If you'd hoped to go to Cabo this winter, you still can: recovery efforts are well underway following Hurricane Odile's hit to the area.
Power was knocked out, damage was widespread and thousands of tourists were evacuated in the days immediately following the storm's Sept. 14 visit to Cabo San Lucas in the Baja peninsula. But in the days since, hardy and resilient residents – with massive support from Mexican military and federal police – have made incredible progress in Cabo's recovery, cleaning streets and providing the basic services needed to restore a semblance of normalcy. More than a week after Hurricane Odile swept through Cabo San Lucas, signs of recovery are visible throughout the popular resort destination — Photo courtesy of Chris Shuler
It is work with a purpose. Damages of the magnitude suffered by Cabo San Lucas cannot be repaired overnight, but high season is approaching, and locals want to salvage as much of it as possible.
Special Events Update
Some events early in October – most notably Cabo Comedy Festival and Sammy Hagar's annual Birthday Bash – have been postponed or moved to alternate locations. But Bisbee's Los Cabos Offshore and Black and Blue (The latter is the world's richest fishing tournament, with multimillion dollar payouts.) are still scheduled to take place during the latter half of October.
The Los Cabos International Film Festival is still expected to showcase its usual mix of red carpet festivities and international premieres in November, and the Caboholics, a group dedicated to extolling the virtues of their favorite place on earth, are expecting a record turnout for their annual convention in February.
Best of all, shops and restaurants are now reopening on a daily basis, and most major hotels are expected to reopen by Wednesday, Oct. 15. It's good news for the many vacationers and seasonal visitors who love Los Cabos: beachgoers, big-game fishermen, cruise ship passengers, golf and spa aficionados, honeymooners and destination wedding parties, Hollywood stars who jet down on weekends for luxury accommodations and amenities and, of course, the paparazzi who stalk them for candid swimsuit photos.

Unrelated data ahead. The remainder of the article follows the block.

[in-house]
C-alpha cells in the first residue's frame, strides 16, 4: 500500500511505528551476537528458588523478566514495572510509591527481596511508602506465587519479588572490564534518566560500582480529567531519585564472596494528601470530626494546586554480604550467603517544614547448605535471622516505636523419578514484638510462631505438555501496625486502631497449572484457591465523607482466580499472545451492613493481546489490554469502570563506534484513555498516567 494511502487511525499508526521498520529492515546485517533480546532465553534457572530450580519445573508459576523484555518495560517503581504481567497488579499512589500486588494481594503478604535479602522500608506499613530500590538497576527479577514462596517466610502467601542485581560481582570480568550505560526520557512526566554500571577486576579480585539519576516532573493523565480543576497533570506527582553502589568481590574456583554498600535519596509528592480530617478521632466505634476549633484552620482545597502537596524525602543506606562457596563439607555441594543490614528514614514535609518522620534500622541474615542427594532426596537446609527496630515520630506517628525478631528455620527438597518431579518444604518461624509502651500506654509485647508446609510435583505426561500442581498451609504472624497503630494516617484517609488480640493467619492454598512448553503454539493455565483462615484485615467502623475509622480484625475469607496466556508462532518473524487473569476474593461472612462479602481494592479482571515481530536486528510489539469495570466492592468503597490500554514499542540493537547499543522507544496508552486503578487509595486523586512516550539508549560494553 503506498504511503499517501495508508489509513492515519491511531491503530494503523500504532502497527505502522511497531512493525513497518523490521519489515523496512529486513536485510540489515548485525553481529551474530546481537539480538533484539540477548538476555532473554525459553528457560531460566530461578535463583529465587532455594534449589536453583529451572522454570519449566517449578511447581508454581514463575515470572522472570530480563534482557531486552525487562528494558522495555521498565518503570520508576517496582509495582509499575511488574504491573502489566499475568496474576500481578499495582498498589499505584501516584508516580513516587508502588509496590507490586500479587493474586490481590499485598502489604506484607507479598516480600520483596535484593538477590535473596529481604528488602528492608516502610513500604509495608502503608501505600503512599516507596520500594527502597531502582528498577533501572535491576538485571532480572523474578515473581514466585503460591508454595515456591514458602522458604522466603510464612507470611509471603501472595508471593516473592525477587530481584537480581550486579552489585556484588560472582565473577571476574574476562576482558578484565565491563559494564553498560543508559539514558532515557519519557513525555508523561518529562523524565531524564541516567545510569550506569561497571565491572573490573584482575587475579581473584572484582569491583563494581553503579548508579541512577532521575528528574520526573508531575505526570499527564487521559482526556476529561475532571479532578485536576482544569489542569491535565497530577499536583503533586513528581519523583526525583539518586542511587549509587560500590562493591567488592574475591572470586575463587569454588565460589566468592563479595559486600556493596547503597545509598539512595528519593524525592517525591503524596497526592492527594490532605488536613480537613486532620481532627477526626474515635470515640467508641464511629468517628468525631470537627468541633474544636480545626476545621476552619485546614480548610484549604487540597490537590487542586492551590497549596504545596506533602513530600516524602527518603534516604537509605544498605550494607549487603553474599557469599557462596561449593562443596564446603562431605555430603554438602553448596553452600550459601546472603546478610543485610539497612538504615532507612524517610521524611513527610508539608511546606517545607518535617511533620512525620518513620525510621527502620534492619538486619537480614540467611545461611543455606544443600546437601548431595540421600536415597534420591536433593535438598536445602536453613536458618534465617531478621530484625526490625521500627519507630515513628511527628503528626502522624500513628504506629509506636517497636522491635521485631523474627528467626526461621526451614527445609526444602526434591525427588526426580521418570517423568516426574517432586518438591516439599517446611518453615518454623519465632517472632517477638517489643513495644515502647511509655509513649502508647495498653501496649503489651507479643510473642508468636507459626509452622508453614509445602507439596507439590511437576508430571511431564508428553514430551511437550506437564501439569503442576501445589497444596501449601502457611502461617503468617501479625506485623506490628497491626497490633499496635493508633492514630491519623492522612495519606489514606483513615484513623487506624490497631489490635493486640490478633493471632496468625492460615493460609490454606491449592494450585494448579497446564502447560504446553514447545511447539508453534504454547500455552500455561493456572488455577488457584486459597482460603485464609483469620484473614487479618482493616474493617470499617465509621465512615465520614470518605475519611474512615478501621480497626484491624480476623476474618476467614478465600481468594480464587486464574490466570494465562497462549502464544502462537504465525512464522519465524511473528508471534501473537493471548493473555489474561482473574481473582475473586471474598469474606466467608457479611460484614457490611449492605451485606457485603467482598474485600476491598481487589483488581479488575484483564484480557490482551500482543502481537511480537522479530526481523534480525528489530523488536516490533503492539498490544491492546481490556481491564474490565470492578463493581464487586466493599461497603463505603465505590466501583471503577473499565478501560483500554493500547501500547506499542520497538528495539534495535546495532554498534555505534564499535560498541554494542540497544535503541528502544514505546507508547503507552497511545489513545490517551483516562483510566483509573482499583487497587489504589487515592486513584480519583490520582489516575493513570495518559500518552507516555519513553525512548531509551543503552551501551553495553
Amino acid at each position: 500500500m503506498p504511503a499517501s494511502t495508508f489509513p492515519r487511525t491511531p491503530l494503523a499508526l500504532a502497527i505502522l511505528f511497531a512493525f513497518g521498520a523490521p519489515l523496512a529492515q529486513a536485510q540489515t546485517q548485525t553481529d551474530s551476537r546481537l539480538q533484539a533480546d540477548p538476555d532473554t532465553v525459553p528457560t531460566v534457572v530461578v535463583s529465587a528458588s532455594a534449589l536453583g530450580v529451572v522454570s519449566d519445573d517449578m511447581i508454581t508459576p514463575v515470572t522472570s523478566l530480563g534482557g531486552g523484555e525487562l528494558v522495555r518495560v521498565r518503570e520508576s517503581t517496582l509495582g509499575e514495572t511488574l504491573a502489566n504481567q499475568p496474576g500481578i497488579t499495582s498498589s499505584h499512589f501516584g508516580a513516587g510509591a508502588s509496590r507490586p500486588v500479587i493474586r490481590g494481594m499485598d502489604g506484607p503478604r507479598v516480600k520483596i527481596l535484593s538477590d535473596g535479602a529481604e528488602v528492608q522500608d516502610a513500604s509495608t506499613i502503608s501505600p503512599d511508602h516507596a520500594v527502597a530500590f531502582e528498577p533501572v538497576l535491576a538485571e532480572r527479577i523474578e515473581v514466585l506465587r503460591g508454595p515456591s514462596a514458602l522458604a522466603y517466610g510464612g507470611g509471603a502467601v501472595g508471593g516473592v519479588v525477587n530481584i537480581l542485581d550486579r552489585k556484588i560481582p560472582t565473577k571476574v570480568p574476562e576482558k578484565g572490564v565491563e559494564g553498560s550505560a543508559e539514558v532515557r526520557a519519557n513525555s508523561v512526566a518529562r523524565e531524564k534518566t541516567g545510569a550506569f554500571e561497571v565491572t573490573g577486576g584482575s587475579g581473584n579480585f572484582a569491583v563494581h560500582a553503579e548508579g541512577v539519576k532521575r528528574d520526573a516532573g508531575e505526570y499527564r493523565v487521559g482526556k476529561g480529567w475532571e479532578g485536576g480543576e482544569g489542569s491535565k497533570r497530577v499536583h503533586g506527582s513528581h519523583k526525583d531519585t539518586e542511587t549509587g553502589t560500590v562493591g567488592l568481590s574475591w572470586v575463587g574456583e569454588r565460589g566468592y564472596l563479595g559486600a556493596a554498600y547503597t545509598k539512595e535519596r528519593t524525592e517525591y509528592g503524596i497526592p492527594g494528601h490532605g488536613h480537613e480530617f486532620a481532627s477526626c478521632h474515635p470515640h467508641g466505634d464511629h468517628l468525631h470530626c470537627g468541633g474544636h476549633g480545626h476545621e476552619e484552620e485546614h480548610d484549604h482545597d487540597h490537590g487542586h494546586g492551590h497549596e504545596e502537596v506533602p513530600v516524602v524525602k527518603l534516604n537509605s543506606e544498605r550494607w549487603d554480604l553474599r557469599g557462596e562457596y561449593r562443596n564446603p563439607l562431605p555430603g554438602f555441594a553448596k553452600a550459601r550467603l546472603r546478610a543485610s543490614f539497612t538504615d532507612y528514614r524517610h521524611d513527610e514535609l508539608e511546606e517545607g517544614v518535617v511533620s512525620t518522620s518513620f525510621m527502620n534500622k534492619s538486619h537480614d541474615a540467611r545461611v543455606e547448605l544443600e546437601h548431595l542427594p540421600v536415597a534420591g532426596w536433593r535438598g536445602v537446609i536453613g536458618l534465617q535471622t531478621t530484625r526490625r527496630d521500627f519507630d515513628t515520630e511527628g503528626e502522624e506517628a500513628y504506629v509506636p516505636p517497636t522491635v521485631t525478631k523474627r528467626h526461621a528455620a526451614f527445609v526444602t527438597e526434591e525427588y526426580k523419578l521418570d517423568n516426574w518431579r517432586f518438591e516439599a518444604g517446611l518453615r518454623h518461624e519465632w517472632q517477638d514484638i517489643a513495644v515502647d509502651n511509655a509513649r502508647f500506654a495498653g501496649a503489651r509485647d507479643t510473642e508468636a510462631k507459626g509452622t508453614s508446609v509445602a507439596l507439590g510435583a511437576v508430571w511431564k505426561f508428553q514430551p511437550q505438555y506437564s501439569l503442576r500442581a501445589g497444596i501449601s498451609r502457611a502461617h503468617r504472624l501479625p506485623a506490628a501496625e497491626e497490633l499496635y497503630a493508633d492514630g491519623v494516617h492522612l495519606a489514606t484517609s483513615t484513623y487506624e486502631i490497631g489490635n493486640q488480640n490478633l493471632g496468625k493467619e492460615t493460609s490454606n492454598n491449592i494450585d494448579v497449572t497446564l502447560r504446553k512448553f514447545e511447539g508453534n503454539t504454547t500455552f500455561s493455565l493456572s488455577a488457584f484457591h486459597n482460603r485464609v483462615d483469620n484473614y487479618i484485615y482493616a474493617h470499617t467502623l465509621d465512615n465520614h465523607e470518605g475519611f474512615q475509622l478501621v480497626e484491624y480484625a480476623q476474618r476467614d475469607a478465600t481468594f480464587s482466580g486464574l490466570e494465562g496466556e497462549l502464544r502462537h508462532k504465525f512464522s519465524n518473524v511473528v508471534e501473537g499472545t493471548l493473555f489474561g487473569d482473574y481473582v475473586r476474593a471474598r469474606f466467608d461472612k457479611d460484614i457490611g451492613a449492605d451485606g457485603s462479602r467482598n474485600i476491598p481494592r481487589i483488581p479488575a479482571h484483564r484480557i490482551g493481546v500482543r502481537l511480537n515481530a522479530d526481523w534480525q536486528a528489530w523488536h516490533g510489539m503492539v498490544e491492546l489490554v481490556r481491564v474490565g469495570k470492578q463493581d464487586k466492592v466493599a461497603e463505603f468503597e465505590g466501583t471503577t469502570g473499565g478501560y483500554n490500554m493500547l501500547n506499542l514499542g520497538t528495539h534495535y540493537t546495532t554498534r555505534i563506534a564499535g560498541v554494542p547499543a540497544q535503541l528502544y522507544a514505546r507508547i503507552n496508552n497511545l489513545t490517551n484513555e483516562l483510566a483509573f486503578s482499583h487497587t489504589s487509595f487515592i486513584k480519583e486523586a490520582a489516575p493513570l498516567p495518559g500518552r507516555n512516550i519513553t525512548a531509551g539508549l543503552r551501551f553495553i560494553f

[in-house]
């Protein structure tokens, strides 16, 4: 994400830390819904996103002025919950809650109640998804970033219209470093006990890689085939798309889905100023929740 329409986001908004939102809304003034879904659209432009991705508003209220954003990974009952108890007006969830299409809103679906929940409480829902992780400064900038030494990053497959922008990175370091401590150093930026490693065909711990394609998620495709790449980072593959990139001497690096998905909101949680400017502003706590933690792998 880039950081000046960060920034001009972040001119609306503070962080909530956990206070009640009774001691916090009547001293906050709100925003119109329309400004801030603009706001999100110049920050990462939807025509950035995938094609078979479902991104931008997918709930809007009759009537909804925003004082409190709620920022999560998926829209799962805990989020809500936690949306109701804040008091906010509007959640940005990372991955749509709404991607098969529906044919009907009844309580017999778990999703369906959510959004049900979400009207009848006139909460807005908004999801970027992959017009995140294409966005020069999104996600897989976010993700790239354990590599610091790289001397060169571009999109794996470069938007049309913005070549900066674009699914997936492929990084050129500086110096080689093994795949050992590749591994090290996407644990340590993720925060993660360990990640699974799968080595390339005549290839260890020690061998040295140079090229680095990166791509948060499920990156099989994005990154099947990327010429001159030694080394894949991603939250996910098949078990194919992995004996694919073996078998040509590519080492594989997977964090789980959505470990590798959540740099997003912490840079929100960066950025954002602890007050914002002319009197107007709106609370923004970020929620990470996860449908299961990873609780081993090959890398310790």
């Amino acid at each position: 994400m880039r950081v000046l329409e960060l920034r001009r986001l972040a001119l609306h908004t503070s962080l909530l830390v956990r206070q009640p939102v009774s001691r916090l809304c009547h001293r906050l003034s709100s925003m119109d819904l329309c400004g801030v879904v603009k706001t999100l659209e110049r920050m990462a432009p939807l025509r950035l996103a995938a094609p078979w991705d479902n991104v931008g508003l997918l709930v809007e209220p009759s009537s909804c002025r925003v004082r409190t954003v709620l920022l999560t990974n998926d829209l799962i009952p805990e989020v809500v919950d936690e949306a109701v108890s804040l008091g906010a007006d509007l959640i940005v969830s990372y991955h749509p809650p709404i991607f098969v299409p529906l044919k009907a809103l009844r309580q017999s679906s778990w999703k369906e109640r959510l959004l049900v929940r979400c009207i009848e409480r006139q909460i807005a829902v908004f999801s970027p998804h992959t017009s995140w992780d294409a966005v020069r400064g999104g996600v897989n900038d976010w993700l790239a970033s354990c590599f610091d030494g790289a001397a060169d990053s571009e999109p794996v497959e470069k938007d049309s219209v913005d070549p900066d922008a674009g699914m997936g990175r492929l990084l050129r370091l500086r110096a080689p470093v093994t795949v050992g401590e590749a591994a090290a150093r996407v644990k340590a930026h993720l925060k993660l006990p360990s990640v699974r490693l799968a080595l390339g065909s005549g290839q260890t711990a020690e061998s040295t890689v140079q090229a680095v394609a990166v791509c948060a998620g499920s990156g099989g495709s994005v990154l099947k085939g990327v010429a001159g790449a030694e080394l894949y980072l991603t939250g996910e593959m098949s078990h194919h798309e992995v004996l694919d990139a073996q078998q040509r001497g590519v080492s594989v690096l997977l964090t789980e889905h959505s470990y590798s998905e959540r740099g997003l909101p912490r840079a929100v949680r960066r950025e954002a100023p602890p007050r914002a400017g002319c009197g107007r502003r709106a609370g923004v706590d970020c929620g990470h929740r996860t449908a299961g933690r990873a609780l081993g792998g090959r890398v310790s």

September is the height of the slow season in Cabo San Lucas, a month that brings hot and humid weather, as well as much of the annual rainfall in an area that boasts over 330 days of sunshine per year.
The rains are typically a product of tropical cyclones that form off the Pacific Coast of Central America or mainland Mexico and then go spinning in a north-northwesterly direction, missing landfall but providing enough rainfall to turn the local hillsides green.
But sometimes the storms don't miss. Hurricane Odile was the strongest storm ever to hit the Baja peninsula, a category three hurricane with winds of approximately 125 miles per hour when it made landfall near Cabo San Lucas on Sunday evening, Sept. 14.
Cabo back to business soon
Cabo San Lucas is bouncing back fast, and the long-term forecast is the same as it's always been: sunny.